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Irish Clothes in the 1930s

Updated July 20, 2017

The 1930s was a time of hardship and despair in Ireland. The people of Ireland typically held occupations in the agricultural sector, and farm labour was one of the most commonly held jobs. Because the 1930s was a time of poverty for a large number of Irish, clothing was not an important factor. Dress was plain and conventional; women, men and children were normally seen in solid-coloured working-class garments. However, Irish dancing played a large role in the lives of the Irish people, and customary dance costumes were worn.

Men

Traditionally, Irish men dressed conservatively, and the Aran style, named after the Aran Islands off the west coast of Ireland, was favoured by many of them. Customary Aran fashion consisted of loosefitting wool trousers, a cap and a waistcoat. An Aran heavy knitted cream sweater was also popular. An Irish male wardrobe was typically limited to black and cream-coloured clothing.

Women

Irish women typically held laborious jobs, and dressed conservatively. Typical fashion included solid-coloured skirts, dresses and shawls. Women also wore Aran fashion: bright solid-coloured skirts, black shawls and cream-coloured, heavy "fisherman" sweaters.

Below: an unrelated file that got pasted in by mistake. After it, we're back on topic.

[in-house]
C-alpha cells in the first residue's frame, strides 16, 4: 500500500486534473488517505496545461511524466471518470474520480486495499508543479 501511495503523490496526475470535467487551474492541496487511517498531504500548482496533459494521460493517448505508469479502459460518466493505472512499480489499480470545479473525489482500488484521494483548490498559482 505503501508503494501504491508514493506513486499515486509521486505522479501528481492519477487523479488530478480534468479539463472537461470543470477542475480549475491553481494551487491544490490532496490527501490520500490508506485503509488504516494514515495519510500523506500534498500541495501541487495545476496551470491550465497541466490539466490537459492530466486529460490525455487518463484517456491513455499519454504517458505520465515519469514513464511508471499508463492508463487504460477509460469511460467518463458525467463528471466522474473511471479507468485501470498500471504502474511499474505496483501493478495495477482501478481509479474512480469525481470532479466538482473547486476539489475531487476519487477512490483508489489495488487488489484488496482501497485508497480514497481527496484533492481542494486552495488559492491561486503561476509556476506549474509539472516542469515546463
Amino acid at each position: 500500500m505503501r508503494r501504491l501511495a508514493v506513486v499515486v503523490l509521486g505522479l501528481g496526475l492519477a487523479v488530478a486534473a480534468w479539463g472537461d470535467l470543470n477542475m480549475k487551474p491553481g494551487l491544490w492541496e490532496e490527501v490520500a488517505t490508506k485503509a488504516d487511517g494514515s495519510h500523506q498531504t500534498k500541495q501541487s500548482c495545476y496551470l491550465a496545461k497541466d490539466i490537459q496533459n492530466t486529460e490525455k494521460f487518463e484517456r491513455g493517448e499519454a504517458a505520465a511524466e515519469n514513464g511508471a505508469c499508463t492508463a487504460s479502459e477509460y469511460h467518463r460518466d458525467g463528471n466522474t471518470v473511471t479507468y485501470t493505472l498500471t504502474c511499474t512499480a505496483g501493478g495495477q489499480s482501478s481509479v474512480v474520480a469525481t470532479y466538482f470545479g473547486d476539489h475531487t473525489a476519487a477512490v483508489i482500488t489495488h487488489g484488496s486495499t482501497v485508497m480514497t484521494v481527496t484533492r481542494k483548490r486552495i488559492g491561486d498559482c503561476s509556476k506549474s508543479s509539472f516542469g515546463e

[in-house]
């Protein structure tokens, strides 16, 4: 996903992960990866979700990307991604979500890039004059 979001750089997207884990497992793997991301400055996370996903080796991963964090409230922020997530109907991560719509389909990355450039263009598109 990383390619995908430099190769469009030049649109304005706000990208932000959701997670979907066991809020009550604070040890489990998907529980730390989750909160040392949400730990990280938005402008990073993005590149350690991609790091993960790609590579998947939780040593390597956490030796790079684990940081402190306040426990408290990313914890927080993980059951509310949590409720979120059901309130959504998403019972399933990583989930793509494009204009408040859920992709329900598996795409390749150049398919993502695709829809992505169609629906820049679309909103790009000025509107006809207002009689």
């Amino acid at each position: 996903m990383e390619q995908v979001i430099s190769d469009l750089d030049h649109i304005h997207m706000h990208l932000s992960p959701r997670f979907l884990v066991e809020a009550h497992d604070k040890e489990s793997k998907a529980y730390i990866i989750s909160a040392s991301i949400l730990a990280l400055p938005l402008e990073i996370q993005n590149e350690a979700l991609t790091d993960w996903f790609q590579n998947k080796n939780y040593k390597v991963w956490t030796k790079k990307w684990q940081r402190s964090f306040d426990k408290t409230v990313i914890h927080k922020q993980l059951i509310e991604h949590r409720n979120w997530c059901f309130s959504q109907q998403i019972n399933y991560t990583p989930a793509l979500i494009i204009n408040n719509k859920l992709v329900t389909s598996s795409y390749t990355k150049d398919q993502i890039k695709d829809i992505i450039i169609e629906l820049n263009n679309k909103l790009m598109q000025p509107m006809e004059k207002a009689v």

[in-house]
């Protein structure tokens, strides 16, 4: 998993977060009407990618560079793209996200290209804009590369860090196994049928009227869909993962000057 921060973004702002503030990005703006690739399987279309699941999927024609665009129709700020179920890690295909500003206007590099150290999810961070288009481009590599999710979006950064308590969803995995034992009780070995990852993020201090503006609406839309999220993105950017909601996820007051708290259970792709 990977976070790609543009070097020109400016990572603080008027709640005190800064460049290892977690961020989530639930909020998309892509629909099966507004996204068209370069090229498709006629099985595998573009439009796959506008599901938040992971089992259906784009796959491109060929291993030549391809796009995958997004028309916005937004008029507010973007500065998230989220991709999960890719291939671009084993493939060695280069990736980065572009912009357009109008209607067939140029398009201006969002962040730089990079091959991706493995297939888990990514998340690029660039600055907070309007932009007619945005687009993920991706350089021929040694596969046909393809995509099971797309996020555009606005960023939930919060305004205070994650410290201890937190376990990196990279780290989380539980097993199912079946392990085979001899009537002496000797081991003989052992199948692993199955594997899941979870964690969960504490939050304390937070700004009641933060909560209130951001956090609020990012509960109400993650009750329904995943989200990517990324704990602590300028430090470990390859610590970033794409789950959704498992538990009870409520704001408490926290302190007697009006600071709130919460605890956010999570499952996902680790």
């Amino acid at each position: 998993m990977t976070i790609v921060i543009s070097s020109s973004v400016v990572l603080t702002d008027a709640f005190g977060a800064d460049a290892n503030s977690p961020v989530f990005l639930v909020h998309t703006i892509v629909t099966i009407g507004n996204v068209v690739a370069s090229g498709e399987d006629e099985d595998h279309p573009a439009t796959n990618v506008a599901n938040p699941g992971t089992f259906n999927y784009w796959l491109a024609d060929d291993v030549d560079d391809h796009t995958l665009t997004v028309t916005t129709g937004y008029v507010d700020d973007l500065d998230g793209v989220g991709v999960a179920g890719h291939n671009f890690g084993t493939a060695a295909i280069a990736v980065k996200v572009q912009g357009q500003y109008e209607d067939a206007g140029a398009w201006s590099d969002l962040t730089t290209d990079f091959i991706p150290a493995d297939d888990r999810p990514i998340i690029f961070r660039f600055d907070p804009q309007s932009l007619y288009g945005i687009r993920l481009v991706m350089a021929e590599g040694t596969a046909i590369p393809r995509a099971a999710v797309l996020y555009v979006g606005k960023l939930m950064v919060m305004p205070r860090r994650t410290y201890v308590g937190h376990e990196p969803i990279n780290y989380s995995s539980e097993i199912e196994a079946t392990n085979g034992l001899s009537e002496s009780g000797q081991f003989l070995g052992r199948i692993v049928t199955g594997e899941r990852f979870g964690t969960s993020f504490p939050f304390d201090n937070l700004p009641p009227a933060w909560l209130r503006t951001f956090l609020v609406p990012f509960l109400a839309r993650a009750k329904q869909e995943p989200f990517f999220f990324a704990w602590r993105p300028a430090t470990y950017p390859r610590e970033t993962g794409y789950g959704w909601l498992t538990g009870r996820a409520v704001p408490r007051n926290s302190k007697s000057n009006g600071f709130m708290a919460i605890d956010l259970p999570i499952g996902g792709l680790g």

Children

Irish children in the 1930s were expected to behave and dress like their elders. There was no differentiation between the fashion of adults and children. However, children who attended school typically wore uniforms. Otherwise, Irish children held the same jobs as their parents, attended the same dance competitions and dressed in the same fashion.

Dance Clothes

Traditional Irish dance clothing allowed people to escape from their daily lives. The male Irish dance costume was filled with colour. The elaborate dance costume primarily included knee breeches, white stockings, waistcoat, knit cap, shirtsleeve and a corset-style belt. The 1930s also introduced the kilt; men would wear a green kilt and a tweed jacket during dance competitions. During Irish dance competitions, women wore gathered dresses in white or green, accompanied by a matching cloak or shawl. Ribbons and other ornate embroidered designs were also attached to the dresses.

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About the Author

Elisa Wiener started writing in 2005. She has written articles for "The Penn," nothingbutpearls.com and has blogged for and updated the website for the company she works for, Superior Jewelry Company. Elisa graduated from the University of Pittsburgh with a Bachelor of Arts in English literature with a minor in film studies.